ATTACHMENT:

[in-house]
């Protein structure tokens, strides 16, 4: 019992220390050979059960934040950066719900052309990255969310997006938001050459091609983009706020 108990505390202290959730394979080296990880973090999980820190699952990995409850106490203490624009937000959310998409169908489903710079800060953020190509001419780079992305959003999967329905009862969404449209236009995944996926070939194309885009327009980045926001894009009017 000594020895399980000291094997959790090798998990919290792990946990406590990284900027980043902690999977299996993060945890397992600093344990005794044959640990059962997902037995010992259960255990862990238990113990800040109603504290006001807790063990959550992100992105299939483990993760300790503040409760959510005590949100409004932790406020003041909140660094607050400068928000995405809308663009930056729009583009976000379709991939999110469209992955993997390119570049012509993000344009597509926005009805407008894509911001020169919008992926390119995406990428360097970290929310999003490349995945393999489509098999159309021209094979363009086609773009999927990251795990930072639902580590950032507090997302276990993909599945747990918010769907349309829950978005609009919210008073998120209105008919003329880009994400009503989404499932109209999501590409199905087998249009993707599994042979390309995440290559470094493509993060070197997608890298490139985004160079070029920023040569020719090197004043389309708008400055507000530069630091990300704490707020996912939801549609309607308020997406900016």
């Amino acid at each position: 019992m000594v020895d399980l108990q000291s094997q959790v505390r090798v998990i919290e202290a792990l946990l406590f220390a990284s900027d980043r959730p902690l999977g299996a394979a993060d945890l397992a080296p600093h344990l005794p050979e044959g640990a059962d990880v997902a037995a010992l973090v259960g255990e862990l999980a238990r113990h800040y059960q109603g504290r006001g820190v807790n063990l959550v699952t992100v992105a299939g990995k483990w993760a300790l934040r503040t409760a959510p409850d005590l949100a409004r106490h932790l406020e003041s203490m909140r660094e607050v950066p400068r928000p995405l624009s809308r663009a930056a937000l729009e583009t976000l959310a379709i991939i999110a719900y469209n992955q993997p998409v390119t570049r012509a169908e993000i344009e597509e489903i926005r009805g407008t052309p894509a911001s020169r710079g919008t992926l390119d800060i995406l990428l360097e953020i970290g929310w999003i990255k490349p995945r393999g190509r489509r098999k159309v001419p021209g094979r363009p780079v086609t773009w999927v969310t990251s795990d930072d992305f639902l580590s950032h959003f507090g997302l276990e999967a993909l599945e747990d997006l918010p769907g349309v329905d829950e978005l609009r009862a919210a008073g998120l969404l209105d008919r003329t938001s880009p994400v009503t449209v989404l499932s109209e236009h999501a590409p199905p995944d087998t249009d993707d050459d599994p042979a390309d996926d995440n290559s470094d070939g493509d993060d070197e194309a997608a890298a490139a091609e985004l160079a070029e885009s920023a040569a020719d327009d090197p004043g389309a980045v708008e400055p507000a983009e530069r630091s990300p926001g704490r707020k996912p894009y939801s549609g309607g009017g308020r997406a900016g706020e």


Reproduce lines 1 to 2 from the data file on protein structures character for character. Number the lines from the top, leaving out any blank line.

[in-house]
């Protein structure tokens, strides 16, 4: 019992220390050979059960934040950066719900052309990255969310997006938001050459091609983009706020 108990505390202290959730394979080296990880973090999980820190699952990995409850106490203490624009937000959310998409169908489903710079800060953020190509001419780079992305959003999967329905009862969404449209236009995944996926070939194309885009327009980045926001894009009017 000594020895399980000291094997959790090798998990919290792990946990406590990284900027980043902690999977299996993060945890397992600093344990005794044959640990059962997902037995010992259960255990862990238990113990800040109603504290006001807790063990959550992100992105299939483990993760300790503040409760959510005590949100409004932790406020003041909140660094607050400068928000995405809308663009930056729009583009976000379709991939999110469209992955993997390119570049012509993000344009597509926005009805407008894509911001020169919008992926390119995406990428360097970290929310999003490349995945393999489509098999159309021209094979363009086609773009999927990251795990930072639902580590950032507090997302276990993909599945747990918010769907349309829950978005609009919210008073998120209105008919003329880009994400009503989404499932109209999501590409199905087998249009993707599994042979390309995440290559470094493509993060070197997608890298490139985004160079070029920023040569020719090197004043389309708008400055507000530069630091990300704490707020996912939801549609309607308020997406900016």